Short answers (worth 2 points a piece).
Please define the following terms, and
indicate where in the passages that follow they occur.
Please record answers in
order in the Blue Book.
Dramatic irony involves a situation in a narrative when the audience or reader shares
knowledge with the author that the character does not know.
All scenes with the
Duke as Friar, for example:
Part II, 1.
Reference to another text within literature
Part II, 8 or 11. [as always, one correct answer will do]
Scapegoat / Pharmakos: From Aristotle:
A person who is destroyed/driven
out in a purgation of evil that restores order and stability to the state.
Part II, 6
Allegorical embodiment of evil in medieval morality plays –
A tempter and a corrupter, but also often a comical or appealing figure who confides his nefarious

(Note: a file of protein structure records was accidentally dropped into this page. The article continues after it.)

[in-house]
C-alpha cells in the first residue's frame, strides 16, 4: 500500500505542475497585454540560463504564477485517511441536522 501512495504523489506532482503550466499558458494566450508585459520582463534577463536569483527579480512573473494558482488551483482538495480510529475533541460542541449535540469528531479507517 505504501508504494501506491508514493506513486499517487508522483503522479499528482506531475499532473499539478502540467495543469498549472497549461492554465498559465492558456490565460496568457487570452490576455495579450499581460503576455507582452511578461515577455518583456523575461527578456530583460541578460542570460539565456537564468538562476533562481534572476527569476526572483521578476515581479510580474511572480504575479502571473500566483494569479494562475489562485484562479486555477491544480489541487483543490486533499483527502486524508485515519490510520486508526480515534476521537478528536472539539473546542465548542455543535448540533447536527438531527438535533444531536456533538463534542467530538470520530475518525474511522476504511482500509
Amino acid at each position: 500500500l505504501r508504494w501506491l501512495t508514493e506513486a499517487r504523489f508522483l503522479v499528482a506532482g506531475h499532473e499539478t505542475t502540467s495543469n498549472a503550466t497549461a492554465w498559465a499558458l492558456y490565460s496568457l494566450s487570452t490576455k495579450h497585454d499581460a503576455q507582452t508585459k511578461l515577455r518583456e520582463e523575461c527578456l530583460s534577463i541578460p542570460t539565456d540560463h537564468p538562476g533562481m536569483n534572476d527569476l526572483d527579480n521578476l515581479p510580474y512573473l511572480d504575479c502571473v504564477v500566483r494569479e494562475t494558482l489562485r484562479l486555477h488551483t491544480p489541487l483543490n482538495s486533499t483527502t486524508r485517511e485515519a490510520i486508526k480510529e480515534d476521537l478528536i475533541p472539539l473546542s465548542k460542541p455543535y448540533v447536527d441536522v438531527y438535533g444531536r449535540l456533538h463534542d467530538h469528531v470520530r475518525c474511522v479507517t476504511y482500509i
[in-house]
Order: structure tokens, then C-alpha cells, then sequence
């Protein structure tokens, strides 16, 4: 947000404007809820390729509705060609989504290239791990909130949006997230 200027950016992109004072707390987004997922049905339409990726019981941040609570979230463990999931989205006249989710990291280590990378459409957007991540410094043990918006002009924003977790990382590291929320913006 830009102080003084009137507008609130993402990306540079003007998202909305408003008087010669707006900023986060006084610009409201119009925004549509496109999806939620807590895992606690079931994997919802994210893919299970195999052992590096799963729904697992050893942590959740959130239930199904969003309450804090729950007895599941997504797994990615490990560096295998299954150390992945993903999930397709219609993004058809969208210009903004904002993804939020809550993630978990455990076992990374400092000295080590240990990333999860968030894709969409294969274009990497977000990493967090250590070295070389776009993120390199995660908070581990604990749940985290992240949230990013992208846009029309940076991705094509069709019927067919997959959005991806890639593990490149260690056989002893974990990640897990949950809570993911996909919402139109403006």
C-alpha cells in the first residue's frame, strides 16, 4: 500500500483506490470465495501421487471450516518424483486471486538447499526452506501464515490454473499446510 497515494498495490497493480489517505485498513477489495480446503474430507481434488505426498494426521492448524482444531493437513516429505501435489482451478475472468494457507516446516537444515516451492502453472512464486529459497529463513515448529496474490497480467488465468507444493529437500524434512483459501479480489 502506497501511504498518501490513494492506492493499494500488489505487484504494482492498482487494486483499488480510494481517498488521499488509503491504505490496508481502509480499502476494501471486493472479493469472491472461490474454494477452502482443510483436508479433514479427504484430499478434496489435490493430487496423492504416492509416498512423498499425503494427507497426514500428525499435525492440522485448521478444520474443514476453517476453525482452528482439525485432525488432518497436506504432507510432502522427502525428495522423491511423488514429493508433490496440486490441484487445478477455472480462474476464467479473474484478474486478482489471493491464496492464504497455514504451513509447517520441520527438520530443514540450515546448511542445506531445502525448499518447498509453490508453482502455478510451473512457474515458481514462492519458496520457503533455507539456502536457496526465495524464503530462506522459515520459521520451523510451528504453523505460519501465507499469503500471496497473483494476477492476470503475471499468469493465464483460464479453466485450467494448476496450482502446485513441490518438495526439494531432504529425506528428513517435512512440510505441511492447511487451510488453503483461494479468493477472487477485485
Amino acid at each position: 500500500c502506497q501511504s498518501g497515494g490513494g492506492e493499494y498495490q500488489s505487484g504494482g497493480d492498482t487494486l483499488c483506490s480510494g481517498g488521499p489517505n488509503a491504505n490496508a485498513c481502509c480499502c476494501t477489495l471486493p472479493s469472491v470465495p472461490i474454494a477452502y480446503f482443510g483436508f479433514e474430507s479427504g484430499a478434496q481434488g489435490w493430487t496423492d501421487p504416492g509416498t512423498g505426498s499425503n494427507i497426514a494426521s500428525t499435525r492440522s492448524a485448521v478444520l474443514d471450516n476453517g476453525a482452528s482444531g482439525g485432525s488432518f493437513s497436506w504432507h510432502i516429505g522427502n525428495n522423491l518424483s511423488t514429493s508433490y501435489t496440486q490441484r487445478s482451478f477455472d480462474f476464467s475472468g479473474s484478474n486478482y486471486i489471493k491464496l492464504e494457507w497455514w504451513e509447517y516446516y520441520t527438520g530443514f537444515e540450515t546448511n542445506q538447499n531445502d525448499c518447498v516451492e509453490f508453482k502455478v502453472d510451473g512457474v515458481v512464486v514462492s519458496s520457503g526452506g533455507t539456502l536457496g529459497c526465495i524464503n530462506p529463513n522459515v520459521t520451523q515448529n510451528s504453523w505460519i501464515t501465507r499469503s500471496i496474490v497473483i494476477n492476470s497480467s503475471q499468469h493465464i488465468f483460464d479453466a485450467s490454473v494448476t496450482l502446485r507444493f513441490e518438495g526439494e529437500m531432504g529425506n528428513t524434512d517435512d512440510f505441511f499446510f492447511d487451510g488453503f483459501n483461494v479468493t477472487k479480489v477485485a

plans to the audience.
Part II, 5
: The so-called “Law of Retaliation,” which refers to the biblical lines
“an eye for an eye, a tooth for a tooth.” The law of equivalent retribution (an eye for an eye, a
tooth for a tooth, etc.); in the Old Testament, it serves to limit revenge by ensuring proportional
retaliation, but the New Testament directly repudiates it (citing the doctrine of an eye for an eye, and
advising instead to “turn the other cheek”)
Part II, 8
Rhetorical form where words conform to an ABBA or an ABCCBA
structure, as in
Part II, 12
Trew Law of Free Monarchies
work about Government by James I
[okay, but an excellent answer would
describe more, or say that it was issued as (and even in a sense before) the new
king took the English throne;
Measure for Measure
seen as responding to it.]
Part II, 3 is James I.
Theory that Kings had a special right endowed by God.
Part II, 3; could be 7, 11.